Aprepitant, Fosaprepitant: (Moderate) Use caution if ivermectin and aprepitant, fosaprepitant are used concurrently and monitor for an increase in ivermectin-related adverse effects for several days after administration of a multi-day aprepitant regimen. Ivermectin is a CYP3A4 substrate. Aprepitant, when administered as a 3-day oral regimen (125 mg/80 mg/80 mg), is a moderate CYP3A4 inhibitor and inducer and may increase plasma concentrations of ivermectin. For example, a 5-day oral aprepitant regimen increased the AUC of another CYP3A4 substrate, midazolam (single dose), by 2.3-fold on day 1 and by 3.3-fold on day 5. After a 3-day oral aprepitant regimen, the AUC of midazolam (given on days 1, 4, 8, and 15) increased by 25% on day 4, and then decreased by 19% and 4% on days 8 and 15, respectively. As a single 125 mg or 40 mg oral dose, the inhibitory effect of aprepitant on CYP3A4 is weak, with the AUC of midazolam increased by 1.5-fold and 1.2-fold, respectively. After administration, fosaprepitant is rapidly converted to aprepitant and shares many of the same drug interactions. However, as a single 150 mg intravenous dose, fosaprepitant only weakly inhibits CYP3A4 for a duration of 2 days; there is no evidence of CYP3A4 induction. Fosaprepitant 150 mg IV as a single dose increased the AUC of midazolam (given on days 1 and 4) by approximately 1.8-fold on day 1; there was no effect on day 4. Less than a 2-fold increase in the midazolam AUC is not considered clinically important.
Idelalisib: (Major) Avoid concomitant use of idelalisib, a strong CYP3A inhibitor, with ivermectin, a CYP3A substrate, as ivermectin toxicities may be significantly increased. The AUC of a sensitive CYP3A substrate was increased 5.4-fold when coadministered with idelalisib.
Mirabegron: (Moderate) Mirabegron is a moderate CYP2D6 inhibitor. Exposure of drugs metabolized by CYP2D6 such as ivermectin may be increased when co-administered with mirabegron. Ivermectin has been shown to be a CYP2D6 substrate in vitro. Appropriate monitoring and dose adjustment may be necessary.
Mitotane: (Moderate) Use caution if mitotane and ivermectin are used concomitantly, and monitor for decreased efficacy of ivermectin and a possible change in dosage requirements. Mitotane is a strong CYP3A4 inducer and ivermectin is a CYP3A4 substrate. Coadministration may result in decreased plasma concentrations of ivermectin; however, ivermectin is administered as a single dose, and significant clinical interactions are not expected.
Posaconazole: (Moderate) Posaconazole and ivermectin should be coadministered with caution due to an increased potential for ivermectin-related adverse events. Posaconazole is a potent inhibitor of CYP3A4, an isoenzyme partially responsible for the metabolism of ivermectin. These drugs used in combination may result in elevated ivermectin plasma concentrations, causing an increased risk for ivermectin-related adverse events.
Warfarin: (Moderate) Concurrent administration of warfarin and oral ivermectin has been associated with postmarketing reports of elevated INR. In 1 case report, a patient who was previously stable on warfarin developed supratherapeutic INR concentrations (greater than 20) and subsequent hematoma after receiving two 3 mg oral ivermectin doses. Although data are limited, ivermectin has been shown to antagonize vitamin K-dependent clotting factors II, VII, IX, and X.
Avermectins, including ivermectin, are broad-spectrum antiparasitic agents. They bind selectively and with high affinity to glutamate-gated chloride ion channels present in invertebrate nerve and muscle cells. This binding leads to an increase in the permeability of the cell membrane to chloride ions with hyperpolarization of the nerve or muscle cell, resulting in paralysis and death of the parasite. This class of compounds may also bind with other ligand-gated chloride channels, such as those gated by the neurotransmitter gamma-aminobutyric acid (GABA). The avermectins' selectivity is due to the fact that some mammals do not have glutamate-gated chloride channels and that the avermectins have a low affinity for mammalian ligand-gated chloride channels. Ivermectin does not cross the blood-brain barrier in humans.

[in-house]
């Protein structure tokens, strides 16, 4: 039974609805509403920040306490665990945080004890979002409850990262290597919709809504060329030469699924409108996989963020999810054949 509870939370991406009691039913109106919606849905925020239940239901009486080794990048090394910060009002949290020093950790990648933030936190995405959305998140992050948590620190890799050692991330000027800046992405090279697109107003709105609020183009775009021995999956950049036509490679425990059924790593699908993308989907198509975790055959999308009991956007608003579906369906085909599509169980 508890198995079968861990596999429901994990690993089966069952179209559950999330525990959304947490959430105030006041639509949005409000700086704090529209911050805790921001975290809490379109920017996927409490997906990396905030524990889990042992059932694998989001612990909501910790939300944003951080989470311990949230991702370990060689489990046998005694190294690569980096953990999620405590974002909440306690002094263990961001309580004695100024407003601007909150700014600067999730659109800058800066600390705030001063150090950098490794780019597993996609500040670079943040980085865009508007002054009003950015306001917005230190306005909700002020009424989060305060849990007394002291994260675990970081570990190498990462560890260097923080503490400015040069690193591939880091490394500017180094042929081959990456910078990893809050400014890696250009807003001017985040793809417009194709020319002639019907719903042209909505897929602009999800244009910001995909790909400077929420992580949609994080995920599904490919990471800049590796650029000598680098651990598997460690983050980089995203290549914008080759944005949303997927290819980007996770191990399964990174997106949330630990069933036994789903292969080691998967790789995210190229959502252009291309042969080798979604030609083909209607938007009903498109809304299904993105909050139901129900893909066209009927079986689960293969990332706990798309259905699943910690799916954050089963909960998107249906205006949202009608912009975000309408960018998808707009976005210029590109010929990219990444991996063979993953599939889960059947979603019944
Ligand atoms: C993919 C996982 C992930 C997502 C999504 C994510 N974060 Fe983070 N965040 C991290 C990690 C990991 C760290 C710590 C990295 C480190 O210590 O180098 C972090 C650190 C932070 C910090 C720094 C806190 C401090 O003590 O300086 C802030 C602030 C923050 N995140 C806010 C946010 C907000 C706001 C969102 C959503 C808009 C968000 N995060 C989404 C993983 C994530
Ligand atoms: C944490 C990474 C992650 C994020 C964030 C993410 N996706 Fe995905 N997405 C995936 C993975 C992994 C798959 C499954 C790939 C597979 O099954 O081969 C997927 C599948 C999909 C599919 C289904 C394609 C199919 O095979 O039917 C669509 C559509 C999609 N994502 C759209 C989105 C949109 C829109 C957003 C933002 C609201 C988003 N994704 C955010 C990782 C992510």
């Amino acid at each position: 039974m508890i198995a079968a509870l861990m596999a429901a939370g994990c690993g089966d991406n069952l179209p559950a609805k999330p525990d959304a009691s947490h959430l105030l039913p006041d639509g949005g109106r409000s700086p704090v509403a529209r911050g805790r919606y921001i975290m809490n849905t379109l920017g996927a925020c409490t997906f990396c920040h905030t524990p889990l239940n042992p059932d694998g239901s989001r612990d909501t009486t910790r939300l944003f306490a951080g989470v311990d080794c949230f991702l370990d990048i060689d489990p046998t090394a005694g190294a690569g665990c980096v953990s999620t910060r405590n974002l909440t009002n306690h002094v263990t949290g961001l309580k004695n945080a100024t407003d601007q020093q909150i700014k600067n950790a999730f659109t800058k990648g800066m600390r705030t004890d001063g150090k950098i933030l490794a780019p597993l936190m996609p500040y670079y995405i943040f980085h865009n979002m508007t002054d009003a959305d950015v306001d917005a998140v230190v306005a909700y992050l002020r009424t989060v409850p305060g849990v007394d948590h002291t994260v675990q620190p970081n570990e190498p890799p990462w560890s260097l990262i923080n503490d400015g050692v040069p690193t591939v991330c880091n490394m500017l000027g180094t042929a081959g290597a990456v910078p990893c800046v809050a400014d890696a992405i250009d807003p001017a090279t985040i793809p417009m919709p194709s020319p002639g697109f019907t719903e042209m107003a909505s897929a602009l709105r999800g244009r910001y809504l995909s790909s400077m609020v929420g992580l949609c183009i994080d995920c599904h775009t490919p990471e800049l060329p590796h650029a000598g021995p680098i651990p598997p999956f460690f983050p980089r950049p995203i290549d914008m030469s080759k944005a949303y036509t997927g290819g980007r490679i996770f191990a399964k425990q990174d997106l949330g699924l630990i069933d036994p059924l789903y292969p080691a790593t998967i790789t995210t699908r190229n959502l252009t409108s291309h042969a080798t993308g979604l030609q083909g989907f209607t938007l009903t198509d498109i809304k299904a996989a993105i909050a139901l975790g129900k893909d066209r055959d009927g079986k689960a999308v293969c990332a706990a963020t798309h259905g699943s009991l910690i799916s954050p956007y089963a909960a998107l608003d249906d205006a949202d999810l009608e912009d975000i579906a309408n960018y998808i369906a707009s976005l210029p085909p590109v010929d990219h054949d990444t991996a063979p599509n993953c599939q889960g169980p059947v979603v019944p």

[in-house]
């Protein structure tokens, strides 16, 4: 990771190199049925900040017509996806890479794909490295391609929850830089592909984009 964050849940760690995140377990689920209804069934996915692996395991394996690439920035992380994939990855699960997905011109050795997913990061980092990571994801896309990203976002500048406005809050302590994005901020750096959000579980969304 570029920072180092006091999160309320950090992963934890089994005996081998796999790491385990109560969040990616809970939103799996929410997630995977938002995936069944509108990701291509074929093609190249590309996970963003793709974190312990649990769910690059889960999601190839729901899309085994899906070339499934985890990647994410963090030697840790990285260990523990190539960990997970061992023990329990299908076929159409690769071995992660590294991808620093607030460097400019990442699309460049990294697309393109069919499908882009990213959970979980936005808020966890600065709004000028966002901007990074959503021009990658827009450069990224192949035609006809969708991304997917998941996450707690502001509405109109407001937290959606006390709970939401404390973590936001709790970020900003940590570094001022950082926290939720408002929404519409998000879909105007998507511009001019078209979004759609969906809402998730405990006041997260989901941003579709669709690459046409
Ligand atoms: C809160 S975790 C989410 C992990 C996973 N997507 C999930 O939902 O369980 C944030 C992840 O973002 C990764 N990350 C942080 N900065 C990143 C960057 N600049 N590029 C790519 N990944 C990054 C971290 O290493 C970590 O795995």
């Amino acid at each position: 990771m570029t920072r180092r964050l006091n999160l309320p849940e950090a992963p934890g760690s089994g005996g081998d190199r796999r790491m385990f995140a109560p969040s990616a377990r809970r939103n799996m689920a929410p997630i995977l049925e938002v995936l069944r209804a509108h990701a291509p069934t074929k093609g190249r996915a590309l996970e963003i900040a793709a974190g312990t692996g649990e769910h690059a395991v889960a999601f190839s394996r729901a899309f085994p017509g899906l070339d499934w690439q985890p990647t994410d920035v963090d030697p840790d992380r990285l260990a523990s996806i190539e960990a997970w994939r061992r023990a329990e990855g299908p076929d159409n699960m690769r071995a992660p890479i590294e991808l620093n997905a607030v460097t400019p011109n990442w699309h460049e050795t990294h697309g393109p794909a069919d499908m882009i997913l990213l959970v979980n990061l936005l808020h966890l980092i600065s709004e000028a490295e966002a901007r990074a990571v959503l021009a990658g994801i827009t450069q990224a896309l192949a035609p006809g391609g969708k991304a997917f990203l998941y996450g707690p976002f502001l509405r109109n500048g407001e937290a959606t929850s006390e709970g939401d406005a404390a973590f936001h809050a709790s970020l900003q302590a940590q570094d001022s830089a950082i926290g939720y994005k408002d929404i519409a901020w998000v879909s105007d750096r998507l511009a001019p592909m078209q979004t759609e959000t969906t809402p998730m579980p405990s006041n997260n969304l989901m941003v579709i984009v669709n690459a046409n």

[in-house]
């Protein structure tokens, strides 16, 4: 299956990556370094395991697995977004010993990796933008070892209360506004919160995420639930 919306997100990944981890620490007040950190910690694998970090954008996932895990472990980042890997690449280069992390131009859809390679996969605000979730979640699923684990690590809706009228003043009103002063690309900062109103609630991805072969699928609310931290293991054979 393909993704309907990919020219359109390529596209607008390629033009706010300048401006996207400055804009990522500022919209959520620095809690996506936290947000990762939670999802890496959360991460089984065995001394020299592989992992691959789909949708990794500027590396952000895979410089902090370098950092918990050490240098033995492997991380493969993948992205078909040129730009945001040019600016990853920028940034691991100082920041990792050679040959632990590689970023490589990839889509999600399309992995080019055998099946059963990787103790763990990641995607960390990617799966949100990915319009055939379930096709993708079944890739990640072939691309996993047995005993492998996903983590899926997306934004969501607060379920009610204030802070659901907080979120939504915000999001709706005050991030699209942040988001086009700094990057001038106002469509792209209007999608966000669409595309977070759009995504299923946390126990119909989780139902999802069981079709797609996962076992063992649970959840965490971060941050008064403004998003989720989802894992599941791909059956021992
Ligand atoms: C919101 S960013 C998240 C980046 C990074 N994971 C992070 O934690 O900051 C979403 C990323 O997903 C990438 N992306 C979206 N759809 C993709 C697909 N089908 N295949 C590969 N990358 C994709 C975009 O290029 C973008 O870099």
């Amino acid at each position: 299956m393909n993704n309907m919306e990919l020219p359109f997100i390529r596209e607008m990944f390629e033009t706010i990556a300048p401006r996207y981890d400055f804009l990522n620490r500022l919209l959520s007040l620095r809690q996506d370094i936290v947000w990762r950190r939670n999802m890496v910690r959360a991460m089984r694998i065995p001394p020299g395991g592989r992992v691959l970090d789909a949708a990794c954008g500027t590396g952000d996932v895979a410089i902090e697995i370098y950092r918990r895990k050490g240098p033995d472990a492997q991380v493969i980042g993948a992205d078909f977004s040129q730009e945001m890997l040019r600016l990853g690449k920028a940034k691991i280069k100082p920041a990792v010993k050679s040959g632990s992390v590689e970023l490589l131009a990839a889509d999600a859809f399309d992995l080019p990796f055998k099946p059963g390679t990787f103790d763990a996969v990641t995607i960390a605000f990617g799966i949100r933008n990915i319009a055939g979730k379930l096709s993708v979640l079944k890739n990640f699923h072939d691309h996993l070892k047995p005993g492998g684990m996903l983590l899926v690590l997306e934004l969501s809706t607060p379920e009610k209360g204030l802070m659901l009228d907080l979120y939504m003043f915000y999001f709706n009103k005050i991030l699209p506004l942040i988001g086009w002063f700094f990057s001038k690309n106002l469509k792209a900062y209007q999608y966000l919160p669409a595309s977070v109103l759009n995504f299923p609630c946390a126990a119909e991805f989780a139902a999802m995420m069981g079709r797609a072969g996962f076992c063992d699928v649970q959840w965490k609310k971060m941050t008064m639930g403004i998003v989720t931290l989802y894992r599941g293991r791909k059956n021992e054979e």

Ivermectin is administered orally and topically.
Affected cytochrome P450 isoenzymes: CYP3A4, CYP2D6, CYP2E1
Ivermectin is hepatically metabolized. It is primarily metabolized by cytochrome P450 3A4, and theoretically the metabolism may be affected by inducers and inhibitors of this enzyme. However, ivermectin is administered as a single dose, and significant clinical interactions are not expected. Depending on the in vitro method used, the CYP2D6 and CYP2E1 isoenzymes may also be involved in metabolism but to a significantly lower extent than CYP3A4. In vitro studies using human liver microsomes suggest that ivermectin does not significantly inhibit the CYP3A4, CYP2D6, CYP2C9, CYP1A2, or CYP2E1 isoenzymes.
Ivermectin and its inactive metabolites are excreted almost exclusively in the feces over 12 days. Less than 1% of the dose is excreted in the urine. The plasma half life is reported as 16 to 28 hours, the volume of distribution is 46.9 L, and clearance is 1.2 L/h after oral administration.
Following oral administration, ivermectin is well absorbed with plasma concentrations proportional to the dose. The effect of food on the absorption of ivermectin has not been determined, therefore the drug is recommended to be taken on an empty stomach with water.
After a single application of ivermectin lotion, systemic concentrations are much lower than those observed after oral administration of ivermectin at a dose of 165 mcg/kg PO. The mean Cmax and AUC from time zero to the time of last measurable concentration were 0.24 +/- 0.23 ng/mL and 6.7 +/- 11.2 hour x ng/mL, respectively.
After 2 weeks of treatment with ivermectin cream, the Tmax was 10 +/- 8 hours, the Cmax was 2.1 +/- 1.04 ng/mL and AUC was 36.15 +/- 15.56 ng x hour/mL. At the end of the 52-week treatment period, there was no plasma accumulation of ivermectin. The terminal half-life was 6.5 days (155 +/- 40 hours) in patients receiving a once daily cutaneous application of ivermectin cream for 28 days.
Although not extensively studied, ivermectin plasma concentrations can be expected to increase significantly in patients with hepatic disease.
Since renal elimination of ivermectin is minimal, it is unlikely that renal impairment alters the clearance of this drug.
Limited data suggest similar pharmacokinetics in children > 15 kg as compared to younger adults with weight-based dosing. Ivermectin pharmacokinetic data after systemic administration are not available for children < 15 kg. The pharmacokinetics of topical ivermectin were studied in 20 infants and children ages 6 months to 3 years; very low systemic exposure resulted from topical administration for the treatment of lice.
Limited data suggests similar ivermectin pharmacokinetics in the elderly as compared to younger adults with weight-based dosing.